Robert Cray made a welcome return to Belfast after too long an absence and wow’ed a packed main marquee at the Cathedral Arts Festival.
Sexagenarians can rock as hard as anyone. Three of the four members of the band are in and around 60 years old – so what? This is a superb blues quartet delivering as tight and as cool as sound as you’ll hear.
Bass players with dreadlocks and bare feet are pretty cool. Richard Cousins, wielding a selection of four and five string basses, is surely the hip-est bass player around, as he jumps around dreadlocks flying. He seemed to appreciate the shag carpet laid on for him in Belfast. And – the crack between him and Robert during the evening was great fun.
Bass Player Richard Cousins
Robert Cray is one of the best male singers you’ll ever hear. His singing is molasses sweet and boy, can he hit those high notes. With a career going back to the 70s, five Grammy awards and numerous nominations, he’s shared stages with luminaries like Albert Collins, Eric Clapton, Buddy Guy, and Stevie Ray Vaughan. But who can both sing and play quite like Robert?
The tone he gets from his Strat and Matchless amps is so glassy you could slip on it. He is one seriously good guitarist, mixing jazzy chords and lines with the blues in a quite distinctive style. You hear a few notes and you know you’re listening to Robert Cray. And the man can fret across six -six! – frets.
You don’t have to make a mushy face when you launch into a guitar solo, but, clearly, it helps.
And finally – twenty odds years between visits to Belfast is far too long. The standing ovations Robert Cray got at the end of the evening hopefully will persuade him to come back soon.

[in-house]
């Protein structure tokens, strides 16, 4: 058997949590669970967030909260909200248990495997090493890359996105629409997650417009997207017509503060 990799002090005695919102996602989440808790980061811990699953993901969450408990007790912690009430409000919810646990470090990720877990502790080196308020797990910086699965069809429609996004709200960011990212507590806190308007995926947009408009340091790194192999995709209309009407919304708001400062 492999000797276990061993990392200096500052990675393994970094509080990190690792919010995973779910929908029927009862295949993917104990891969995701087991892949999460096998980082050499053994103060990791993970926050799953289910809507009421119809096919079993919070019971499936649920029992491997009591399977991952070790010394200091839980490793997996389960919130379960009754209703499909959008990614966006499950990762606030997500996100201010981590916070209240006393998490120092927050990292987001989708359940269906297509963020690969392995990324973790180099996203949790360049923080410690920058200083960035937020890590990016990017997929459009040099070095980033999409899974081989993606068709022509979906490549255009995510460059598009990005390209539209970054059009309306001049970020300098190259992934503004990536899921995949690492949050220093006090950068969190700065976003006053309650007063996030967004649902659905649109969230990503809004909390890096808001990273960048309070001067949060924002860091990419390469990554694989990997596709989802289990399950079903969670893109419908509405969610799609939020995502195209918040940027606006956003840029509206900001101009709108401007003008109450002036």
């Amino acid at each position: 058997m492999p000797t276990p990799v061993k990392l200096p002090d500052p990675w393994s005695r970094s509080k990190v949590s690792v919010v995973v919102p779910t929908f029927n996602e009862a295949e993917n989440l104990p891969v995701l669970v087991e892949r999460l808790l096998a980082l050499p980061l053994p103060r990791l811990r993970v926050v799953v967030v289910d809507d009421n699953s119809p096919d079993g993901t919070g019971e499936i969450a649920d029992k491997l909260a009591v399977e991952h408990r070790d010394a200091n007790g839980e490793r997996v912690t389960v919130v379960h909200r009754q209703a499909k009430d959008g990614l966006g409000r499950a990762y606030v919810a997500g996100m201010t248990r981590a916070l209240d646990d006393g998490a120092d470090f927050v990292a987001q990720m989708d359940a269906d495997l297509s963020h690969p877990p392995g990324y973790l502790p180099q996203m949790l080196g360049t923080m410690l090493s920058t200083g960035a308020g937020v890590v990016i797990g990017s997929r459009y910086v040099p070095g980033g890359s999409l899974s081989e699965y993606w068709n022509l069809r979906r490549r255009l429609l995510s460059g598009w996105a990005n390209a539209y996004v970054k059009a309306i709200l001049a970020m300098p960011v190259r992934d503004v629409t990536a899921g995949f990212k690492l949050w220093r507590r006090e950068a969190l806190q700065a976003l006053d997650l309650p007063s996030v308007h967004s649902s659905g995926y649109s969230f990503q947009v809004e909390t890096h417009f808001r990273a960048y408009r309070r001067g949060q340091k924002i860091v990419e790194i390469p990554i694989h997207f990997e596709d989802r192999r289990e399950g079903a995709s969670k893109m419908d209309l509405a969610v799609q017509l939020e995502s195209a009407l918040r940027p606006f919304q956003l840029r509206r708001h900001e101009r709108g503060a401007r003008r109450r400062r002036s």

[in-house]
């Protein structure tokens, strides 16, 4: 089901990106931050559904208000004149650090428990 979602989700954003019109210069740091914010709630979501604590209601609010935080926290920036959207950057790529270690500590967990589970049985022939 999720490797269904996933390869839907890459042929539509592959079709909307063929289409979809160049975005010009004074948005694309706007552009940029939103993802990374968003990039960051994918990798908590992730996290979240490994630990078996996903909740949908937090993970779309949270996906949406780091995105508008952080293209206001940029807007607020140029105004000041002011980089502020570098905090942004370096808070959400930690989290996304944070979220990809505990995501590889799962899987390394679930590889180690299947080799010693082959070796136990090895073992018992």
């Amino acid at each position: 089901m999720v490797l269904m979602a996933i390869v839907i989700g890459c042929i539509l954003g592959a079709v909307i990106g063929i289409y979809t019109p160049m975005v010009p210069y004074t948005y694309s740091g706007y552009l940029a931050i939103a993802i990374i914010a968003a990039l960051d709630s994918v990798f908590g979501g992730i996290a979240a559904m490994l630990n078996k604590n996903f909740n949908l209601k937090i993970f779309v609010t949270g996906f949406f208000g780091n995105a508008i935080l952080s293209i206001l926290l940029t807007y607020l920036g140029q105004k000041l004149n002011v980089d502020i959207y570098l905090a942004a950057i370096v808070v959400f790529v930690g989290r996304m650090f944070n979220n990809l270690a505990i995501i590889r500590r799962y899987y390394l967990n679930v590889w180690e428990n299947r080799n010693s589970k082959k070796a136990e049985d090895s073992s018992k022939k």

Post script: The supporting act, the Lee Hedley Band was terrific. They treated a hugely appreciative audience to a set of well-known Chicago blues. Tight rhythm section, cool lead guitar from the excellent Frank Carberry and the charismatic Lee Hedley in front, with his tasteful blues harp and well phrased singing.
Kenny Meeks makes great bluesy sounding Americana music. He has worked extensively alongside artists such as Sixpence None the Richer, Buddy and Julie Miller, and Al Perkins, and has four albums to his credit over the past 12 years or so. He’s a great guitarist and gritty singer – and an accomplished songwriter. His new album, New Jerusalem, which we had in our Best Americana list for 2016 is a very fine collection of original songs, all with a gospel flavour. Down at the Crossroads has the opportunity to talk to Kenny recently, and he was gracious enough to be very open and honest in response to our questions –
DATC: Kenny, congratulations on the new album, New Jerusalem. It’s great – chock full of very cool bluesy Americana songs, with unmistakable gospel content. Tell us a bit about how the album took shape.
Kenny: Thank you very much Gary. What got these songs flowing, and this record, was the suicide of an elderly neighbour who was a bit of a grandfather-figure to our kids (especially my boys) – which impacted our family deeply. Also, the sadness of the sudden death of my brother Paul was pretty rough.
These events stirred something in me that became a response to suffering, pain, and isolation. As I began writing songs, a little bit of my history came out. I wrote all but one of these songs through this season of grief and reflection. Also, it’s a bit of a legacy record for my progeny……a peek into my soul and my story. I’m not sure I’ll ever make another record this personal again. It’s not just about those topics, but that’s what got things going.
DATC: Tell us about the title track, New Jerusalem – what is that all about?